The Asia to Europe trade (including the Mediterranean) is expected to experience many blanked sailings in the coming weeks, despite demand holding strong.
Drewry’s World Container Index (WCI) shows that as of Thursday, spot container rates from Shanghai to Rotterdam stood at $8,740 per FEU, up 322% from a year ago, while rates from Shanghai to Genoa totaled $8,736 per FEU, up 227% year-over-year.
Although blanked sailings are typical around Chinese New Year, congestion at European ports is partially spurring these blanks, a trend that is also very prevalent on the transpacific trade.
Based on current available data, BlueWater Reporting estimates there will be 13 blanked sailings between February and the start of March on the Asia to Europe trade, which will result in a total of 216,707 TEUs of withdrawn capacity. This figure is highly subject to change as schedules continue to evolve, with more blanked sailings likely to surface. This estimate was configured using notices issued by Maersk and MSC on blanked sailings, carrier schedules as of this Thursday, and data from BlueWater Reporting on average vessel size for each service to estimate the amount of withdrawn capacity for each blanked voyage.
Maersk and MSC both revealed this week four blanked sailings on their Asia-Europe services in February.
The carriers attributed these blanked sailings to not only Chinese New Year, which will fall on Feb. 12, but also to supply chain issues that were spurred by the pandemic.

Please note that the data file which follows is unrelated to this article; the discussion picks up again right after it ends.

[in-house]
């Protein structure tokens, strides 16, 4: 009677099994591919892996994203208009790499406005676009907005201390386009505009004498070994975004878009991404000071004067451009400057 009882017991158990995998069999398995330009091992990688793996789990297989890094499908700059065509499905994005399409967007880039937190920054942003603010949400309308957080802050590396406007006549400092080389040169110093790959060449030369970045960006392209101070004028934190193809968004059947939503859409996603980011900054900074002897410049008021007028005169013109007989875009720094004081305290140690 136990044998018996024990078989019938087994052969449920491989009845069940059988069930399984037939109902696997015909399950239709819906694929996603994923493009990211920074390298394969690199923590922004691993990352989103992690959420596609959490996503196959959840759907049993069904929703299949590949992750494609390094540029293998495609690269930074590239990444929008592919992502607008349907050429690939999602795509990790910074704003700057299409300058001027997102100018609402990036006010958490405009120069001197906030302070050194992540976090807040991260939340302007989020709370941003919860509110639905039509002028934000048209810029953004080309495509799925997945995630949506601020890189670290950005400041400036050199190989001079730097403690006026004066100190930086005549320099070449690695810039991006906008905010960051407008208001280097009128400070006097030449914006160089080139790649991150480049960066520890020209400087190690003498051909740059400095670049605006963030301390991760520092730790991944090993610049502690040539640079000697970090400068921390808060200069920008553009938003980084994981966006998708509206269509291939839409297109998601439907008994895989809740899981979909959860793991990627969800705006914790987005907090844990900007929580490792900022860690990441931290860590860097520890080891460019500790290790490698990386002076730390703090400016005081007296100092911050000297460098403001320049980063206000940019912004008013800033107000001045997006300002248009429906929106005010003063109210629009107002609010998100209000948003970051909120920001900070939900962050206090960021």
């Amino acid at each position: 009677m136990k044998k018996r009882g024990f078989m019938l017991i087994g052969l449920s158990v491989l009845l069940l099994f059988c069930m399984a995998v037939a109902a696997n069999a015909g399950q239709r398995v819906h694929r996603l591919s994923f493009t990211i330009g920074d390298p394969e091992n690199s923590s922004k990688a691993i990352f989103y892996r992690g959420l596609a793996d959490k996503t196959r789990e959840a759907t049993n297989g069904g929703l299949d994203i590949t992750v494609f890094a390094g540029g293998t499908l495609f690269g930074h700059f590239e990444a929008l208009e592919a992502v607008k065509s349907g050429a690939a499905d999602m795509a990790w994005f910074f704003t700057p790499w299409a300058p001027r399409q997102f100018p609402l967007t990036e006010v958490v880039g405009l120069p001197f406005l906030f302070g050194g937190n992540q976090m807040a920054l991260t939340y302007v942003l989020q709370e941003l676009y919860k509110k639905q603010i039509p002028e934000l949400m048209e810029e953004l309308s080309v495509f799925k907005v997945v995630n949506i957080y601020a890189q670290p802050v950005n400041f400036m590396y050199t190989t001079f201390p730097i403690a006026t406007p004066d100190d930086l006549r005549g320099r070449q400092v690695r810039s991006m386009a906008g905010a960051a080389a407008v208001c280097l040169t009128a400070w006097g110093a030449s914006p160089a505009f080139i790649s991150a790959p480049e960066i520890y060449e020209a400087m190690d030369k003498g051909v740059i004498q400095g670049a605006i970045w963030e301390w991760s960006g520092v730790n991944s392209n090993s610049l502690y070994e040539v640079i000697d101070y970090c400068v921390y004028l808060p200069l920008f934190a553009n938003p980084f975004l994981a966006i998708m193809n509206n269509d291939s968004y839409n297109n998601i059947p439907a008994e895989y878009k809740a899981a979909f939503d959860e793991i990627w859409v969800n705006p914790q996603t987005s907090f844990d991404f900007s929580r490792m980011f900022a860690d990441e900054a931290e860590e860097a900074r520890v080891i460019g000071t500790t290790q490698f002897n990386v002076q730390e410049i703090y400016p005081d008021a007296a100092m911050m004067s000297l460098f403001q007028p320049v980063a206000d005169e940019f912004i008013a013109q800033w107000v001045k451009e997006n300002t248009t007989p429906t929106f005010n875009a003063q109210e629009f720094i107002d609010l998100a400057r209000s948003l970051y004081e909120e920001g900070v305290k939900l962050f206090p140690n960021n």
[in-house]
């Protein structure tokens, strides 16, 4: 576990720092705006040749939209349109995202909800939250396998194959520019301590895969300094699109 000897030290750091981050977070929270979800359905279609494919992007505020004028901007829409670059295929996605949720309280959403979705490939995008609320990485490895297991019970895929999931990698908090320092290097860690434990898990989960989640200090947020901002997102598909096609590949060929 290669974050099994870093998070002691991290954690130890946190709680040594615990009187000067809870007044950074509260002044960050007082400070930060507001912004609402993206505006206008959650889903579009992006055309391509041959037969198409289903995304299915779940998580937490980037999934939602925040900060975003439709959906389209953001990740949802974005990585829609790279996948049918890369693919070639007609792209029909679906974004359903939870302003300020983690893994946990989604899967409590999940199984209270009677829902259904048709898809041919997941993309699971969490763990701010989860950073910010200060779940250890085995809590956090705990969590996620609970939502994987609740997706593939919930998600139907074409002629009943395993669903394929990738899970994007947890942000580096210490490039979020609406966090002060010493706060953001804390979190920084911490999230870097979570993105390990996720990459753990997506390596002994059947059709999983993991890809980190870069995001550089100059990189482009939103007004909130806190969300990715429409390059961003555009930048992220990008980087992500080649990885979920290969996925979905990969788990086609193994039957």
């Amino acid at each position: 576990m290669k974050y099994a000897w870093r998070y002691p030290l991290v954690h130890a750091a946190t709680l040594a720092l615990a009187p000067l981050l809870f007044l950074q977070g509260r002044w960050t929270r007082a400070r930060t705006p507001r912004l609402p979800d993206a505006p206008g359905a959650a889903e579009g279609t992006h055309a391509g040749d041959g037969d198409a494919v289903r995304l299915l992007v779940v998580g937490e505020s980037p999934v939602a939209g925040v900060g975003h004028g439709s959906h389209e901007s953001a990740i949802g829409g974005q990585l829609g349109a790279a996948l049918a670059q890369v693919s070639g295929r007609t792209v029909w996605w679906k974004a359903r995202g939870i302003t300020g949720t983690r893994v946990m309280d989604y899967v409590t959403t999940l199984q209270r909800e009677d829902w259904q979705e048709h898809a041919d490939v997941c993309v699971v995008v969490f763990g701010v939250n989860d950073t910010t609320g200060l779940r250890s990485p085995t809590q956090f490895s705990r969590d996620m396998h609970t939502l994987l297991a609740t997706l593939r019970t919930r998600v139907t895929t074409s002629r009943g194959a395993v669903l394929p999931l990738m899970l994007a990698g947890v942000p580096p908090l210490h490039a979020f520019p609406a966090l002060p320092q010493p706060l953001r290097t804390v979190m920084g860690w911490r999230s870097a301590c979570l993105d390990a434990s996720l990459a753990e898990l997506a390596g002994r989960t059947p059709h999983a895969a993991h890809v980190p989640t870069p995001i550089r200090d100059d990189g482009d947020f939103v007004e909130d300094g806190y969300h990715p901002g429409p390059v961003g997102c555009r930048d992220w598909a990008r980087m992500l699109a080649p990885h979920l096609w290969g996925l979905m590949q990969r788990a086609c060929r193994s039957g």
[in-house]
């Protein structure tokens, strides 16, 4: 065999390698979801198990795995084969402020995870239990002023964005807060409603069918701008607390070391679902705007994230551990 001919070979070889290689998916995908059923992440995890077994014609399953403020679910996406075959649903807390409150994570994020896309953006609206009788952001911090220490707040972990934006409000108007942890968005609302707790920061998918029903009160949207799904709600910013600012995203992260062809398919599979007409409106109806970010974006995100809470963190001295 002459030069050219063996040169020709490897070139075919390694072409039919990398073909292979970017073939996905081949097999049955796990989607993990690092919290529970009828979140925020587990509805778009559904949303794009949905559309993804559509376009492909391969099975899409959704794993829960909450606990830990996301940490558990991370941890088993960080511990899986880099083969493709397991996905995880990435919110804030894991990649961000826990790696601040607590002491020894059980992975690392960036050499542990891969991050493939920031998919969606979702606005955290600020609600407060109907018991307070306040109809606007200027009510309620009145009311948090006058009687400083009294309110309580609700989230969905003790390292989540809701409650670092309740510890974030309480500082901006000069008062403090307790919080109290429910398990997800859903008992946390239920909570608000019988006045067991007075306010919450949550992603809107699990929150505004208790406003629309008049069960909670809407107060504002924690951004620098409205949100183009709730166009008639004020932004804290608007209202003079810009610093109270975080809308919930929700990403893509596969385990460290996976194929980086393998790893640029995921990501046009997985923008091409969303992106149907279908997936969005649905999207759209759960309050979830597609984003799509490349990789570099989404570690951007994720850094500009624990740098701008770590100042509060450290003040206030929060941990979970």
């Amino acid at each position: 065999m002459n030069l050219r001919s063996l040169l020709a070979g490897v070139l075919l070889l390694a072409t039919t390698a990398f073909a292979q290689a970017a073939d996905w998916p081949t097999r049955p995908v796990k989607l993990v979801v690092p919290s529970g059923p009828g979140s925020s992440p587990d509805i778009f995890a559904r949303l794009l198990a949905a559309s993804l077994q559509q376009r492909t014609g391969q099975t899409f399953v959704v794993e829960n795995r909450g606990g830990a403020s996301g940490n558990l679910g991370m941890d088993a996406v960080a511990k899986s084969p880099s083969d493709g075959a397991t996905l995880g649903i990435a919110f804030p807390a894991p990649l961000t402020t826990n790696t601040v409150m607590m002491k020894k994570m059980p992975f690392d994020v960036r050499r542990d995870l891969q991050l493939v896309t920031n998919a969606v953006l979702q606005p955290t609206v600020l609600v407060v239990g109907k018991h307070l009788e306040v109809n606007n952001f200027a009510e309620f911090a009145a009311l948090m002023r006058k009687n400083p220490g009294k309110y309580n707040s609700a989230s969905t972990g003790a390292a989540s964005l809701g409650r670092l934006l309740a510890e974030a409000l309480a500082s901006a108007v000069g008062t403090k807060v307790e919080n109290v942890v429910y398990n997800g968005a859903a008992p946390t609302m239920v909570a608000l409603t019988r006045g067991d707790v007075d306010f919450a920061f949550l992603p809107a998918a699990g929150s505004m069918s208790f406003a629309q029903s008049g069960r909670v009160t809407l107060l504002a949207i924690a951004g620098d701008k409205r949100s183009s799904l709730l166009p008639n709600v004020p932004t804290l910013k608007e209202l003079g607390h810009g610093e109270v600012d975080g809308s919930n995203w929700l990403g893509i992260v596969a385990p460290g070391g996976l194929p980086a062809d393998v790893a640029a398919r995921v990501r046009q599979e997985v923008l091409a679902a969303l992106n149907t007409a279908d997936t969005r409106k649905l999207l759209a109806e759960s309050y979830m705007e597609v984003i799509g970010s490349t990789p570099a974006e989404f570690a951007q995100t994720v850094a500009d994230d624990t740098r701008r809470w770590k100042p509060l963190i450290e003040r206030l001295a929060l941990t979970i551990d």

“In light of ongoing schedule reliability considerations, Maersk is implementing measures to improve schedule reliability in its Far East Asia to Europe network. In combination with the Chinese New Year period, Maersk will have four missed sailings and aims to free up these services for schedule recovery measures to respond to the recent, unprecedented market situation with severe port congestion and equipment limitations across global supply chains,” Maersk said. “This situation has been driven by a combination of rapidly increased demand and measures to fight the pandemic that led to slower supply chain operations across ports, inland depots, warehouses and inland transport modes.”
Hapag-Lloyd revealed this week that congestion and delays in most European ports is leading to “persistent and extreme” delays of ocean vessels at Container Terminal Tollerort (CTT). “This situation has a direct impact on the yard utilization, as the dwell time of export containers is increasing constantly and day by day,” Hapag-Lloyd said.
Consequently, Hapag-Lloyd said that effective this Thursday and until further notice, CTT is forced to implement the ’48-hour rule’ for export containers delivered by truck, meaning that the terminal will not accept any export container (including dangerous cargo units) more than 48 hours before the vessel’s arrival.
Congestion is also bogging down operations on the Asia to U.S. West Coast trade, namely transits from Asia to the southern California ports of Los Angeles and Long Beach, where vessels are continuing to anchor outside these ports waiting to moor.
Hapag-Lloyd announced last week numerous sailings that are expected to be blanked on the Asia to North America trade as a result of this, with most of these blanked sailings involving services from Asia to southern California.
Source: Hailey Desormeaux, Bluewater
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